This is Northern Soul’s second visit to the prestigious Buxton International Festival in what I hope will become an annual trip. As before, my companion for the evening is Dr Andrew Moor, inestimable colleague, wit and font of all things operatic. The object of our sojourn was Opera della Luna’s updated production of Donizetti’s comic opera, La Fille du Régiment. Opera della Luna are a touring group of singer/actors specialising in comic pieces and are about to celebrate their silver anniversary in a testament to their founder and director, Jeff Clarke.
Part of our developing tradition is a pre-theatre meal. After much internet to-ing and fro-ing, quite by chance, we passed the Old Hall Hotel. Peering in the window, we found a dinning room worthy of our lofty aspirations. Crisp white table clothes and a jolly maître d’ with a clip board beckoned us in for a fine meal, and heavens above, a dessert trolley! The prix fixe Buxton Festival menu is sure to become a regular fixture. In Northern Soul’s gathering lexicon of true northern phrases I can now add Dr Moor’s apt description of the experience as achieving “full peak Kenwicks”.
Across the square, a glass of prosecco and into Frank Matcham’s beautifully designed Buxton Opera House for the evening’s performance. The crowd at the festival always makes us feel like city dwelling, alien fish visiting a not too distant planet inhabited by better dressed but oddly old fashioned folk living in some halcyon Tory dream that is forever England designed by John Major (this last obscure reference will become clearer when we reach the interval, trust me).
The Daughter of the Regiment is the story of an abandoned baby raised by a French army unit during the Napoleonic Wars. Opera della Luna has transported the setting to a bike gang, ‘The Regiment’ in the desert sands of Southern California where Marie (Elin Pritchard) is ‘all growed up’ into a fine-looking biker chick. Much to the annoyance of her adopted father, Suplice (Charles Johnston) and the rest of the regiment, Marie has fallen for Tonio (Jesús Álvarez) an Hispanic immigrant. In their eyes he is little more than a ‘spic’ and as Marie is promised only to members of the gang, Tonio must prove himself and become a member of the regiment. To complicate matters, Marie is found to be a relative of Marsha Berkenfield (Katharine Taylor-Jones), a rich socialite from West Hollywood and taken to her mansion to be groomed and married off to another wealthy family. Thus ends act one.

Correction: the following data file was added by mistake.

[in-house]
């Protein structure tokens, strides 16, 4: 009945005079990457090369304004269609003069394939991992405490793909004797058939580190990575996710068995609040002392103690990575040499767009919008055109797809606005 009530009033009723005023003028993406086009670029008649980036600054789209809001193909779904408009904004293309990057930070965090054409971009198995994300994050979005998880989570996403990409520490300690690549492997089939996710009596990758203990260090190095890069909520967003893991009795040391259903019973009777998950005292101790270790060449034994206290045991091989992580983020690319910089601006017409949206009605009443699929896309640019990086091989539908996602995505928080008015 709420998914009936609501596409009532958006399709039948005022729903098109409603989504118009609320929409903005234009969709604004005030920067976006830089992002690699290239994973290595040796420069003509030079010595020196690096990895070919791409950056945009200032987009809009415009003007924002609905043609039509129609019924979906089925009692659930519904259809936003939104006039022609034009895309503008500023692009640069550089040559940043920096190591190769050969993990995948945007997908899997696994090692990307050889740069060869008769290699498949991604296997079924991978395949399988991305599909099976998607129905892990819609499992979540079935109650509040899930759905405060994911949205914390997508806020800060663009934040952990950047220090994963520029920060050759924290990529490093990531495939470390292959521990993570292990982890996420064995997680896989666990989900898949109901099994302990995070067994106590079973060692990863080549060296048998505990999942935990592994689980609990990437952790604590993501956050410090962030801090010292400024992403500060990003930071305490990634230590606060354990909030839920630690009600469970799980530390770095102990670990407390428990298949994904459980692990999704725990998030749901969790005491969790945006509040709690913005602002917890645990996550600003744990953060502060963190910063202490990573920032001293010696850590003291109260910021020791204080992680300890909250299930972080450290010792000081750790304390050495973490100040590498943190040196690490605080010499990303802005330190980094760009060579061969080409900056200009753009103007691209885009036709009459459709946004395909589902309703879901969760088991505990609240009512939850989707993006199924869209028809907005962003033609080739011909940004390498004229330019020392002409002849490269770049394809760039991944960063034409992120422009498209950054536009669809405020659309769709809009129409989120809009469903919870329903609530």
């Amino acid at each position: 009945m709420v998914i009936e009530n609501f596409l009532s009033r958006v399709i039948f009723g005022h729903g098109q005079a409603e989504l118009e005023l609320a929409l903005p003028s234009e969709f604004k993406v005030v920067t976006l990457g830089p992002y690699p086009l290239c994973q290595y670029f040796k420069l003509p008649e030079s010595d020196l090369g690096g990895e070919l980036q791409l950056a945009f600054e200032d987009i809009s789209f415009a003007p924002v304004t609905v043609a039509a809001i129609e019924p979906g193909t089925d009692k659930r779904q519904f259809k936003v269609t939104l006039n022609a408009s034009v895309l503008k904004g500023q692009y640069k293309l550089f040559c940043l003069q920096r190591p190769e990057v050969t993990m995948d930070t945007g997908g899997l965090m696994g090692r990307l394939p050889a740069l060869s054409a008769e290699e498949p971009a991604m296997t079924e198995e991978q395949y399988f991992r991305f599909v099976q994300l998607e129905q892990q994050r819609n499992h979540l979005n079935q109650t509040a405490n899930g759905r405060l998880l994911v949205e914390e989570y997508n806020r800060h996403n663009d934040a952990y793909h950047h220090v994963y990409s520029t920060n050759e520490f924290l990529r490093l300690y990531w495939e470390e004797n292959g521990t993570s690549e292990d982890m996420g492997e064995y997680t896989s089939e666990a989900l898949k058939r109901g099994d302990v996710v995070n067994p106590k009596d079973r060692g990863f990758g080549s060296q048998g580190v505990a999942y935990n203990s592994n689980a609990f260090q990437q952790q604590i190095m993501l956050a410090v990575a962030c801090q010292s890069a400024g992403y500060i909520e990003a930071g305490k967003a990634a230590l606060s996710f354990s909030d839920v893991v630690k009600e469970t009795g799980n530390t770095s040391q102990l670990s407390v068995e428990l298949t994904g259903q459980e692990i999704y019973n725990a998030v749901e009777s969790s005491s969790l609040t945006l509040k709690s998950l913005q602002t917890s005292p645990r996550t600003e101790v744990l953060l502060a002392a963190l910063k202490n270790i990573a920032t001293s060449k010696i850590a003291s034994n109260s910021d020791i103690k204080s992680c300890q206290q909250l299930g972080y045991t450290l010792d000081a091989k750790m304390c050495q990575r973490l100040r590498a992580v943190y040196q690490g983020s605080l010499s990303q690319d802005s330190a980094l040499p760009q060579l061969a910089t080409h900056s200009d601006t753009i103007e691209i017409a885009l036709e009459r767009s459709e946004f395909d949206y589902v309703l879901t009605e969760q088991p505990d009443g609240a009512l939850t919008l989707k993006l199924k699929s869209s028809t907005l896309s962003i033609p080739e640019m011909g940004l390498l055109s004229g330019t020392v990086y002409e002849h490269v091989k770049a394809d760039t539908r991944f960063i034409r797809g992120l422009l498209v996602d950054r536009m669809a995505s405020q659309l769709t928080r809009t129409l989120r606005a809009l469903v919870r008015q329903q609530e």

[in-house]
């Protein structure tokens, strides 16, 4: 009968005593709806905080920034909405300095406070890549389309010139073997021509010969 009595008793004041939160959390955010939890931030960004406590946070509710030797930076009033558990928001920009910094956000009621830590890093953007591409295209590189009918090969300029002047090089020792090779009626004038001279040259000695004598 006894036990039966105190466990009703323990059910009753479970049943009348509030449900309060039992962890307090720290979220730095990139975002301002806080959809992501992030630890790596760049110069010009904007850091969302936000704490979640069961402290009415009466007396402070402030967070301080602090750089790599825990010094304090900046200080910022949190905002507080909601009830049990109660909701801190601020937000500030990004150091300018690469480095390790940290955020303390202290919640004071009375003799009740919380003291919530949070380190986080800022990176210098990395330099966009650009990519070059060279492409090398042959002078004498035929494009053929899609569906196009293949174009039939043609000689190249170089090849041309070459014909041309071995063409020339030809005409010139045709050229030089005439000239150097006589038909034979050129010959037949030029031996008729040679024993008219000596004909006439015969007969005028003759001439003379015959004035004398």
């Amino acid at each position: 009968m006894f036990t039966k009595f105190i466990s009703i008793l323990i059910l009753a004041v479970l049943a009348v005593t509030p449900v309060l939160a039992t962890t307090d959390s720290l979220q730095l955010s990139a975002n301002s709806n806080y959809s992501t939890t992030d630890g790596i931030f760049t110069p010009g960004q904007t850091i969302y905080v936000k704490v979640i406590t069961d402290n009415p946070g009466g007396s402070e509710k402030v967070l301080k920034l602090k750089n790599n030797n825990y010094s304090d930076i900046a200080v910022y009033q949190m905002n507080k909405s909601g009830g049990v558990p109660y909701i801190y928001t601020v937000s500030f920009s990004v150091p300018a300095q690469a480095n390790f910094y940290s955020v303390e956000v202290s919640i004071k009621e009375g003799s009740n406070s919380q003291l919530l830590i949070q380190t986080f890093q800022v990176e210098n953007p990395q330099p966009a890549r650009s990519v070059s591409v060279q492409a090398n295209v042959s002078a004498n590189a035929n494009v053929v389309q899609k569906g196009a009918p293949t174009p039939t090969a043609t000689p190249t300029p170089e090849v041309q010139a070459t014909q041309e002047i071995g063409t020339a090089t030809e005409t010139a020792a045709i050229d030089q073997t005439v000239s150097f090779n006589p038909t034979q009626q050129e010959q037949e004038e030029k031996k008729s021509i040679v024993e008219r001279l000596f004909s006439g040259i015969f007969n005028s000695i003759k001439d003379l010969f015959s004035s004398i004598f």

The interval brought even more drama when the interweb brought us news of the resignation of Big Boris, our bumbling fool of a Foreign Secretary. I suspect that the Toryesque audience would not ally themselves to the Johnsonite wing of the party, being far too gentile. Though I was sorely pressed to ask Edwina Currie for her thoughts on the matter as she stood next to me at the bar. Manners and a thought that she was still haunted by the awful memories of Major tucking his shirt into his Y-fronts forbade me to approach her with current affairs.
The second act jollied along to a happy ending with Marie turning out to be the daughter, not only of the regiment but also of Marsha and the late ‘Big Randy’. Tonio, who has become the President of the Regiment, gets his girl and I am happy to report, hits all the high Cs required of the famous aria, “Ah! Mes amis, quei jour de fête!”
It was a very entertaining night, one way or another, but I will remember Elin Pritchard’s fine voice and Robert Gildon’s ‘Mr Hortensius’, who added a lot of perfectly timed comedy to Donizetti’s comic opera.
By Robert Hamilton, Opera Correspondent